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India opens skies for all airlines for 3 months

October 17, 2003 18:00 IST

The government on Friday decided to extend 'open sky' policy to all foreign airlines, including those from the Persian Gulf for three months in the peak winter season, subject to commercial arrangements with the national flag carriers.

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In an order issued on Friday, the civil aviation ministry extended the policy for December 2003 to February 2004, top ministry sources told PTI.

This order, signed by Civil Aviation Minister Rajiv Pratap Rudy, would allow all foreign carriers -- from Europe, North America, Southeast Asia and the Gulf -- to operate additional capacity by way of larger aircraft or more flights to enhance tourist traffic.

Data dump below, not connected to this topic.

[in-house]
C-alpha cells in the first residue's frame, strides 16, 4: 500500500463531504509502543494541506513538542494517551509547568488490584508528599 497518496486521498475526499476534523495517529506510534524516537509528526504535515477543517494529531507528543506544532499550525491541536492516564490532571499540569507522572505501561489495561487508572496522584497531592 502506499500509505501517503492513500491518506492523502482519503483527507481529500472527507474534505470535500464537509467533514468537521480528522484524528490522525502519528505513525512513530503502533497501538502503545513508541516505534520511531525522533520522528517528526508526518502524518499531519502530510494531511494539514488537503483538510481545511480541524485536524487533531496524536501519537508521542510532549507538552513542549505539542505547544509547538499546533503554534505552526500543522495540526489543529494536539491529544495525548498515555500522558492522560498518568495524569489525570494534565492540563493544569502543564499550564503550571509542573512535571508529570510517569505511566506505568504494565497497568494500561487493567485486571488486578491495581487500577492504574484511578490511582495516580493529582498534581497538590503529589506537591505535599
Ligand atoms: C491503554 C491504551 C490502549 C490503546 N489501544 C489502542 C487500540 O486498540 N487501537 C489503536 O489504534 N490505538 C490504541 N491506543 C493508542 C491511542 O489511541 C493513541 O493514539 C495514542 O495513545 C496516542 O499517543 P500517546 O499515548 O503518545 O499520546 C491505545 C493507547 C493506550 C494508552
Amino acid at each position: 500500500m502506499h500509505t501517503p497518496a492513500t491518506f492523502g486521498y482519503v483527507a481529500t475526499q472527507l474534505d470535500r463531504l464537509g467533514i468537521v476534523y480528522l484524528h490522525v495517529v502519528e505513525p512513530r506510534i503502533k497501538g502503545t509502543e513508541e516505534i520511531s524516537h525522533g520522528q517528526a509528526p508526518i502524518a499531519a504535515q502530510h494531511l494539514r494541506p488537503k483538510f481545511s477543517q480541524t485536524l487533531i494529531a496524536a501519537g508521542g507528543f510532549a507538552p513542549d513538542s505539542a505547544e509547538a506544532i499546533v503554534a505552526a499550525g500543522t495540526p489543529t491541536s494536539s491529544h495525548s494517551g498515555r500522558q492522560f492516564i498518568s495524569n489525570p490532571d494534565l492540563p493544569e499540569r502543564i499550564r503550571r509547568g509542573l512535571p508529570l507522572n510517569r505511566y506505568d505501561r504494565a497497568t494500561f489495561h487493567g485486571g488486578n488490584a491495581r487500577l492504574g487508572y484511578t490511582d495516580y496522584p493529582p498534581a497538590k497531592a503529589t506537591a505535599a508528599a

The decision comes in the wake of Prime Minister Atal Bihari Vajpayee's recent announcement about such a policy for the Asean nations. Rudy had earlier announced that bilateral air traffic agreements would be reviewed in a comprehensive manner.

The sources said the ministry had sought a feedback from all airlines, especially those from North America, West Europe and Southeast Asia, as to whether they would require to deploy additional capacity during the peak winter season in 2003-04 and 2004-05.

A circular issued to all carriers of these three regions by the director general of civil aviation had stated that the open sky policy for these two years would be "under the existing commercial agreement with Air-India and Indian Airlines".

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